In May 2013 Benjamin, a Wave Glider named after Benjamin Franklin, was awarded a Guinness World Record for the longest journey by an autonomous surface vessel. The 7-foot surfboard-shaped “roboboat” traveled 7,939 nautical miles from California to Australia powered by waves alone and guided by an on-board command-and-control computer. No skipper.
The Wave Glider, designed and built by Liquid Robotics of Sunnyvale, California, a Silicon Valley start-up founded in 2007, survived shark attacks, powerful currents and Tropical Cyclone Freda during the 15 months it was in transit, all the while collecting and transmitting wave, ocean and weather data.
The Wave Gilder pokes along at a top speed of just 3 knots and averages about 1.8, but like the Energizer Bunny it keeps going. It needs no fuel; its information-gathering sensors, an on-board computer and a satellite transceiver are solar-powered. It generates no pollution and can operate autonomously, its route preprogrammed on an on-board computer or by remote control with a “helmsman” in Sunnyvale guiding the Wave Glider from a computer console.
The Wave Glider converts wave motion to propulsion with its two-part architecture — a floater on top of the water tethered to a smaller “wave engine” below. The propulsion system relies on the difference between wave action at the surface and wave action at greater depths.
“If you’re a scuba diver, you know it can be very rough on the surface and quite calm below,” says Graham Hine, one of Liquid Robotics’ founders and its vice president for product management.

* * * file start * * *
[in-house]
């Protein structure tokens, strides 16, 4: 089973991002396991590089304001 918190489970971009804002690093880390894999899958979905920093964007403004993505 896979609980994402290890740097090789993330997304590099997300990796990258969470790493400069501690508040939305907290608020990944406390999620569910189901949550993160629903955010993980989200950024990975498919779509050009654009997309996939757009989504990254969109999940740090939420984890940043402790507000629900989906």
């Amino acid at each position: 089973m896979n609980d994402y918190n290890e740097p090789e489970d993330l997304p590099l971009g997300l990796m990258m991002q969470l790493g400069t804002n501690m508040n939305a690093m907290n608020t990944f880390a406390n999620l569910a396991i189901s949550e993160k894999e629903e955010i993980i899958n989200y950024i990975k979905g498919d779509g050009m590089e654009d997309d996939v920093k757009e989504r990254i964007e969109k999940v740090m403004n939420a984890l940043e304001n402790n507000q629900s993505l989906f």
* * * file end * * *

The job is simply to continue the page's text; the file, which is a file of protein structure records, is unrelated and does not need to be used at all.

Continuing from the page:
The wave engine has horizontal foils — much like airplane flaps — that flutter up and down as the floater rides the waves. When the float rides up a wave, pulling the propulsor up, the flaps flip up and push the Wave Glider forward. When the float rides down a wave, the propulsor sinks and the flaps flip down, again pushing the Wave Glider forward. Like a swimmer kicking with fins, the up-and-down motion of the foils powers the Wave Glider, even in tiny waves.
The floater’s deck is a solar panel that supplies the vessel’s electricity. The newest model, the SV3, has a 10-foot floater and a small electric-powered prop on the propulsor to give the Wave Glider a boost in powerful currents or doldrums.
Hine says the hybrid package is balanced to keep the Wave Glider moving in variable conditions — in the tropics, where there is a lot of sun but at times not many waves, and in higher latitudes, where there are a lot of waves but sometimes not much sun.
The Wave Glider — and other autonomous, wave-powered vessels like it under development in the United States, the United Kingdom and elsewhere — are poised to revolutionize the way scientists, researchers, businesses and governments collect data from the oceans. Hine likens this technology’s ability to probe the depths and breadth of the oceans to that of satellites that probe vast regions of space.
“What this technology enables us to do is reach out much farther [and deeper] into the oceans with our eyes and ears and find out what’s happening out there,” he says.